It’s hard to believe that four years have passed since the Financial Accounting Standards Board (FASB) issued Accounting Standards Update 2014-09, Revenue from Contracts with Customers (Topic 606) (bit.ly/Topic606PracticeAid). Nonpublic entities now find themselves a mere six months away from adopting this comprehensive standard.
With Big 4 accounting firm surveys indicating that the standard is more complex, time-consuming and costly to implement than anticipated, nonpublic entities should begin the assessment process today.
What is the Standard?
A joint effort by the FASB and the International Accounting Standards Board (IASB), the updated standard clarifies the principles for recognizing revenue and establishes a common revenue standard for U.S. generally accepted accounting principles (GAAP).
According to the standard, an entity should recognize revenue to depict the transfer of promised goods or services to customers in an amount that reflects the consideration to which the entity expects to be entitled in exchange for those goods or services.
The goal of the standard is to make it easier to compare revenue recognition practices across entities, industries, jurisdictions and capital markets. It also intends to improve disclosure requirements that provide more useful information to users of financial statements.
How to Assess the Standard
Assessing the standard takes time – and a significant level of effort. Keep in mind that the assessment process should be tailored to the complexity of the entity’s revenue transactions and contracts.
The following steps provide a framework for assessing the standard:
Step 1: Understanding, Scoping and Planning
This is the most important step in the implementation process because it provides guidelines for all future work. An entity’s accounting team should take time to read and comprehend the standard. The team should then identify who internally or externally can provide the knowledge and expertise needed to interpret and apply the standard to customer contracts.
Step 2: Technical Analysis and Assessment
Once revenue streams and contract types have been identified, the entity needs to allocate resources to evaluate the impact of the standard. This includes evaluating industry-specific guidance, determining a transition method to be applied at adoption, identifying systems and internal control considerations, and, hopefully sooner than later, involving external auditors to review the scoping and implementation action plan.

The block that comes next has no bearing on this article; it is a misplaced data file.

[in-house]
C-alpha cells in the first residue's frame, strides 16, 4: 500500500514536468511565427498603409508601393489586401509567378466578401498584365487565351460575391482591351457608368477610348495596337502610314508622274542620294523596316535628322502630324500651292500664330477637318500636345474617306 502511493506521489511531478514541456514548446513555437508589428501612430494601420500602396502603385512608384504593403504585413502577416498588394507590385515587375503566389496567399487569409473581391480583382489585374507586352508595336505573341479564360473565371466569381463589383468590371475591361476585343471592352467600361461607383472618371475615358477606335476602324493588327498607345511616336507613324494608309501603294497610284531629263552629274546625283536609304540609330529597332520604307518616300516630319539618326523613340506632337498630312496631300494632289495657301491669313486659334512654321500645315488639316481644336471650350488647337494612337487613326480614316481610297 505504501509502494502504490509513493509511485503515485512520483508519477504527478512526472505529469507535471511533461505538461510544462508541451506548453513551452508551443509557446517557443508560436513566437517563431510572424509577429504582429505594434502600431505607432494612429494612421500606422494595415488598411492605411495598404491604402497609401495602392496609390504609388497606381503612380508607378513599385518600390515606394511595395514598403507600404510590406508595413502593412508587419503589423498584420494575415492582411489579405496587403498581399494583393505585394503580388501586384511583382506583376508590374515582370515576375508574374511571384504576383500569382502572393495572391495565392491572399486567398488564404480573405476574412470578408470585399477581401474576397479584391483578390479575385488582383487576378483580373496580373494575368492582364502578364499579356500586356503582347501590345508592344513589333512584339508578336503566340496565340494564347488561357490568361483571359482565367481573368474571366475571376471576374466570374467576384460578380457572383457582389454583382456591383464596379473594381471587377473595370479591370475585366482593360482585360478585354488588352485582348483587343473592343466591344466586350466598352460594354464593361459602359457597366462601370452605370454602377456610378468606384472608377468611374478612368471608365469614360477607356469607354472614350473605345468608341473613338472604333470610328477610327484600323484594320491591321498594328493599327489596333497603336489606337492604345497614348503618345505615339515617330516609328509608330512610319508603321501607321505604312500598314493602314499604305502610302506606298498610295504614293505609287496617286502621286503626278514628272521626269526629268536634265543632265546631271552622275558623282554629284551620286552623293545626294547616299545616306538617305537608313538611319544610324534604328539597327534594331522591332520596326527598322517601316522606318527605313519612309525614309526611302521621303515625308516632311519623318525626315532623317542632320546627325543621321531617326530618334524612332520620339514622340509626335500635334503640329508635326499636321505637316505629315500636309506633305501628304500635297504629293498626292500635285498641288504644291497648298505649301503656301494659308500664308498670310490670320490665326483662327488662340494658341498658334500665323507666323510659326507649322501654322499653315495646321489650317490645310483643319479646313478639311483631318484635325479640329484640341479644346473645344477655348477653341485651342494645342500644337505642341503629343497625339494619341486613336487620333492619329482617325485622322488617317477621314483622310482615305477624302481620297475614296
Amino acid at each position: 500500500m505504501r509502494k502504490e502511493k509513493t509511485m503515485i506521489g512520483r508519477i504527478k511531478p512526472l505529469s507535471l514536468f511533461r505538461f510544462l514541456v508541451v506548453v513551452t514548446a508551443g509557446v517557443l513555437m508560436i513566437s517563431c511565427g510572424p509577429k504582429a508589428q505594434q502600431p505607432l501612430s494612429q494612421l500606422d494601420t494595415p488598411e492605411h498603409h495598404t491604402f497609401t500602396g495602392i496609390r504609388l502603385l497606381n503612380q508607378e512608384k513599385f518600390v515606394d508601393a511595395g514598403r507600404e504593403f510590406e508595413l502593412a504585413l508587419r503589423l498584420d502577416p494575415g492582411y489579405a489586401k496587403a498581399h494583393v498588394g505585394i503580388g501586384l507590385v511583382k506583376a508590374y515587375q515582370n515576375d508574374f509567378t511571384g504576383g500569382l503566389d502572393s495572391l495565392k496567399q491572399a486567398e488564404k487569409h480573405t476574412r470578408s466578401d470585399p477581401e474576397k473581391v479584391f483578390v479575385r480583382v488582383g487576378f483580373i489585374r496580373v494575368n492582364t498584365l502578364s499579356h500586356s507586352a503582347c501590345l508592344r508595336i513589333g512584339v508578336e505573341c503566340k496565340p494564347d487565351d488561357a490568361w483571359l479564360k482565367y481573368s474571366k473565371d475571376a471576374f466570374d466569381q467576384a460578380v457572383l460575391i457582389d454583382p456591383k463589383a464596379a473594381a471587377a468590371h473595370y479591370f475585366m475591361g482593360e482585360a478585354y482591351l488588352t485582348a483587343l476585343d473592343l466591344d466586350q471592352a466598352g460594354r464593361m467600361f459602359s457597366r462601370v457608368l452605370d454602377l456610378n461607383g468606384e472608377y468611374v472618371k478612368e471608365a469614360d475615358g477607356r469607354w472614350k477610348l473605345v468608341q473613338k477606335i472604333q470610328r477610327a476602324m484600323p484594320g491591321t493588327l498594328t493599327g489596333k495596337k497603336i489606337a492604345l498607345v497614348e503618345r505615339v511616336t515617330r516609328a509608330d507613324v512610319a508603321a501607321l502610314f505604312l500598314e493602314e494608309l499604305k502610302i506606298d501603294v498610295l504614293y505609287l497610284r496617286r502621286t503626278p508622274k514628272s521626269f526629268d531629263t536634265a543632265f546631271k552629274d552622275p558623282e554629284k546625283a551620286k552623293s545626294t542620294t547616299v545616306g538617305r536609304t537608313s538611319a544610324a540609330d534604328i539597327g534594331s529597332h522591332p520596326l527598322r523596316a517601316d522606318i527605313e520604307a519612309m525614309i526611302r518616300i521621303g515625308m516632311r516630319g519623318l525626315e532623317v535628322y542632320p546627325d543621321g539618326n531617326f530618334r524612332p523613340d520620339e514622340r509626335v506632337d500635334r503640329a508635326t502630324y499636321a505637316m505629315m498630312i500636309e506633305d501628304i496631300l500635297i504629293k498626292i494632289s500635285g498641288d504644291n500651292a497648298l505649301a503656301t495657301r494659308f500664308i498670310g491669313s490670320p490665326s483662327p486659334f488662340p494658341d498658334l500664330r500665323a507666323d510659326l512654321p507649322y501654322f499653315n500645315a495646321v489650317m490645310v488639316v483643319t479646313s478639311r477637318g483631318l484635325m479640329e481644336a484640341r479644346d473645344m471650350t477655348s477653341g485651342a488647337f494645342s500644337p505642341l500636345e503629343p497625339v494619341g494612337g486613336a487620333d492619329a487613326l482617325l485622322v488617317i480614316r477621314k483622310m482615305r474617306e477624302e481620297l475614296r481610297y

Step 3: Testing and Implementation
With an implementation action plan approved internally by the entity’s management and externally by auditors, an entity will move into the testing and implementation stage. This stage includes a number of heavy-lifting steps whereby resources will need to ensure tracking of revenue transactions is being captured in a useful manner that can produce financial information under both current GAAP and Topic 606. For nonpublic entities, it will be important to consider the adoption method to be used as it will impact the financial information that will need to be produced.
Step 4: Financial Reporting and Disclosure
In this stage, the entity will begin to identify the impact of the standard on financial statement disclosures. Expanded disclosures include, but are not limited to, the evaluation of the adoption impact on financial statement figures, disaggregation of revenue, disclosure of performance obligations, and other qualitative factors. Proactive evaluation of the disclosures with external auditors will make the process more efficient and cost-effective.
Step 5: Post Adoption
Regardless of the impact of adopting the standard, an entity should ensure it establishes appropriate controls to maintain accounting policies, evaluate new revenue contracts and ensure personnel stay on top of the standard. After making an upfront investment of time, energy and money to adopt the standard, it’s in the entity’s best interest to maintain a high standard of financial reporting.
And You’re Off…
Taking time today to comprehend the standard, evaluate its impact and proactively communicate with internal and external parties will vastly improve the efficiency and cost-effectiveness of implementing this standard.
Drew Stevenson is a CPA with Perkins & Co.